Paolo Ruffini, head of the Vatican Dicastery for Communication (CNS photo/Paul Haring)

Late in May the Surgeon General of the United States issued a new advisory about the effects of social-media usage on young people’s mental health, calling attention to what it declared an “urgent public health issue” requiring “the nation’s immediate awareness and action.” Five days later, the Vatican Dicastery for Communication published Towards Full Presence: A Pastoral Reflection on Engagement with Social Media. The eighty-two-paragraph-long document makes almost no mention of warnings like that in the Surgeon General’s report and other research. And its tone couldn’t be more different—generally approving, right from its opening paragraphs, as evidenced by these lines: “[E]xamples of faithful and creative engagement on social media abound around the world, from both local communities as well as individuals who give witness to their faith on these platforms.”

This expression of the Catholic Church’s relationship with an aspect of modern life seems a far cry from, for example, its stance on psychoanalysis in July 1961, during the pontificate of John XXIII. That’s when the “supreme” Congregation of the Holy Office issued a “Monitum” (a warning) prohibiting priests and religious from practicing psychoanalysis and ordered priests and religious who wanted psychoanalytic treatment to obtain permission from their superior. The prohibition had to do with the conflict between psychoanalytic theory and the Church’s teaching on sexuality. It was issued around the same time that psychoanalysis was first included in college curricula in the United States, between the publication of the first and the second Diagnostic and Statistical Manual of Mental Disorders (DSM-I, in 1952, and DSM-II, in 1968). If the Church’s reflexive response to modernity was once to sound a warning, its reaction to social media seems like an embrace, albeit a chaste one. One wonders if this response reflects a more open and less suspicious vision of the modern world—or simply the impossibility of opting out. The document reflects Pope Francis’s very confident and sometimes too casual attitude towards the media in general. But in Rome they know that traditionalist and/or divisive voices have largely taken over social media and the Catholic digital space. It seems that the institutional Church knows it can no longer do anything about that, and that it may be better to feed the beast in hopes of taming it rather than just remain its victim.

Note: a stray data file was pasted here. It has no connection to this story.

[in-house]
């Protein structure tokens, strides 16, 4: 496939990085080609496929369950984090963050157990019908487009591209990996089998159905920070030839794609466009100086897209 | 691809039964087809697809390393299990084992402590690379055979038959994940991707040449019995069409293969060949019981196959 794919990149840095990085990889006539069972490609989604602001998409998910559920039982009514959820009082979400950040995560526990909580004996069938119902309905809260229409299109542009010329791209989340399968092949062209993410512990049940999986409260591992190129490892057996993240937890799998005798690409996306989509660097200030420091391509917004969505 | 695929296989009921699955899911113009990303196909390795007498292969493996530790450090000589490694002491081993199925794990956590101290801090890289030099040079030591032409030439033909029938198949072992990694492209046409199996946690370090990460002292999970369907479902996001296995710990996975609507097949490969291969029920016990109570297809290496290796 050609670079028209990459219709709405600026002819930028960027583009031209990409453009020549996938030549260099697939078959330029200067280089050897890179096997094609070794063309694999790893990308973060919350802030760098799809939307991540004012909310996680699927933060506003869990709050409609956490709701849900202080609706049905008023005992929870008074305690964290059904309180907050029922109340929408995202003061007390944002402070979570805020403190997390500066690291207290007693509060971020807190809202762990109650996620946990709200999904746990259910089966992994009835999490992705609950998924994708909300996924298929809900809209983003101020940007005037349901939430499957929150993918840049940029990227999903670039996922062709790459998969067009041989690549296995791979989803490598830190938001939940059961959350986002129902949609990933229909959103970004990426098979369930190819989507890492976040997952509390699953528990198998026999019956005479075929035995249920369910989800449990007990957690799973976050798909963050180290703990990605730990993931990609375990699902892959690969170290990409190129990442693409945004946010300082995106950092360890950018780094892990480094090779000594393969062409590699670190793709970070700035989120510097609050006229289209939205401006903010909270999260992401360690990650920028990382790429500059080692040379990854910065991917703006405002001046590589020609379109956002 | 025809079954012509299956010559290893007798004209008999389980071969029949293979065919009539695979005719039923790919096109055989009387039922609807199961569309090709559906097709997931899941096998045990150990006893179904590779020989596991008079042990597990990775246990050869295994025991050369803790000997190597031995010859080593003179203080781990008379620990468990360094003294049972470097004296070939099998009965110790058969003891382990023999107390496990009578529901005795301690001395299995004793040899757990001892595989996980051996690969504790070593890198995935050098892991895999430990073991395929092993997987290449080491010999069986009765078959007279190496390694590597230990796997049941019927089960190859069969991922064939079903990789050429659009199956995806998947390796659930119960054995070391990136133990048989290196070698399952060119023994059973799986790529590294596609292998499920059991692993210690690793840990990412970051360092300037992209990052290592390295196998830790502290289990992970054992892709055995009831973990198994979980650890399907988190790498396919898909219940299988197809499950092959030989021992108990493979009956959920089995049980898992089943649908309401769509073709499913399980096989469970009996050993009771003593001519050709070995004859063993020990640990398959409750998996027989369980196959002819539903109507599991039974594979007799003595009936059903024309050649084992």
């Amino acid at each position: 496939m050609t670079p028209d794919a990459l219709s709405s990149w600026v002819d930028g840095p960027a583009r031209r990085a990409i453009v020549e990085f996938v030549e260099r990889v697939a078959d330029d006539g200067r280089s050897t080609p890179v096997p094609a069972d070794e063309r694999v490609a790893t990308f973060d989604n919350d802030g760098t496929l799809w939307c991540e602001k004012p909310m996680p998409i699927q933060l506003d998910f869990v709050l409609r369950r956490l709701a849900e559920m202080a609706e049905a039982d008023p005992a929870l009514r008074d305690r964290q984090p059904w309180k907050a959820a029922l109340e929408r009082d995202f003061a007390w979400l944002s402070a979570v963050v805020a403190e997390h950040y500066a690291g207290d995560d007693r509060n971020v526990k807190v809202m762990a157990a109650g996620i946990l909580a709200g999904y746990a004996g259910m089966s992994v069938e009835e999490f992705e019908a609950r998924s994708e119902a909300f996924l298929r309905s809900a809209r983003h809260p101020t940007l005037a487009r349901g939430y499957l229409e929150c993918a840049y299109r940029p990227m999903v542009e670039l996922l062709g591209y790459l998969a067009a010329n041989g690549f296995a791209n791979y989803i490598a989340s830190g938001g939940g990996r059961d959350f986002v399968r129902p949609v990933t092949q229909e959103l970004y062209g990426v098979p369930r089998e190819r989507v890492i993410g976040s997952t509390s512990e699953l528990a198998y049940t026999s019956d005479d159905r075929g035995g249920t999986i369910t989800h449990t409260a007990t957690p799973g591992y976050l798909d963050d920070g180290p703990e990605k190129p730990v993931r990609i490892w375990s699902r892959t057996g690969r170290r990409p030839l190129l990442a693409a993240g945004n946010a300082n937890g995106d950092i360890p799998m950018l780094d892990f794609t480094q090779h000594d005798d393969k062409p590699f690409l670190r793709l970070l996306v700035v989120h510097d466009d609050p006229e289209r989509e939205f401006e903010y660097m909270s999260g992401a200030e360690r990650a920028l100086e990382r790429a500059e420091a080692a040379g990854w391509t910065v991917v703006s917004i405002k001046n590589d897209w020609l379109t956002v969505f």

Towards Full Presence is interesting in another way: it’s the first document of a Roman Curia dicastery to be signed by a layperson, Paolo Ruffini, an Italian journalist appointed to the Prefect of the Dicastery by Francis in July 2018 (the secretary of the Dicastery, Msgr. Lucio Adrian Ruiz, also signed it). At the same time, it’s a very papalist document: almost all quotations from Church teaching come from Francis. There is no mention of Vatican II—not the decree on mass media, Inter Mirifica, nor (and this is more serious) from the constitutions of Vatican II, including Dei Verbum, which has something important to say on the Church’s understanding of communication and tradition.

The document was in the making for a few years, growing out of “a reflection involving experts, teachers, young professionals and leaders, lay persons, clergy, and religious.” This pastoral reflection does not offer “precise ‘guidelines’ for pastoral ministry in this area”—maybe a good thing, given that its terminology already seems dated in light of recent and rapid advances in AI (which is mentioned perfunctorily). The document seems to have been written mostly with the loud and divisive U.S. Catholic social-media sphere in mind, but conversely, it also seems to reflect the techno-optimistic, market-of-religion stance to social media held by many influential American Catholics.

The document seems to have been written mostly with the loud and divisive U.S. Catholic social-media sphere in mind.

The document sees the parable of the Good Samaritan as key in understanding our mutual relations in the digital space, and especially in discerning the moral claims of devout people: “The hope is to promote a common reflection about our digital experiences, encouraging both individuals and communities to take a creative and constructive approach that can foster a culture of neighborliness.” It invites us to imagine a different social media, and it even makes a gesture toward engaging with synodality and the synodal process. The document also invites Christians active in the digital space to go “from encounter to community” and to assume “a distinctive style”:

All that we do, in word and deed, should bear the mark of witness. We are not present in social media to “sell a product.” We are not advertising, but communicating life, the life that was given to us in Christ. Therefore, every Christian must be careful not to proselytize, but give witness.

All of this gives rise to some questions. The Vatican dicastery believes that Catholics’ engagement with social media can be communal: “Our creativity can thus only be an outcome of communion: it is not so much the achievement of a great individual genius, but rather the fruit of a great friendship.” But the fact is that social media has become a tool for promoting, marketing, and selling ourselves as individuals. This is even (perhaps unintentionally) acknowledged in the language of the document—the invitation to “tell stories” and the identification of every Christian as “a micro-influencer.” Ecclesiologically, the notion of communion and community has particular relevance on social media, which feeds an individualism based on a moralistic sense of personal coherence that elevates one’s own self to role model, and so has inevitably divisive effects.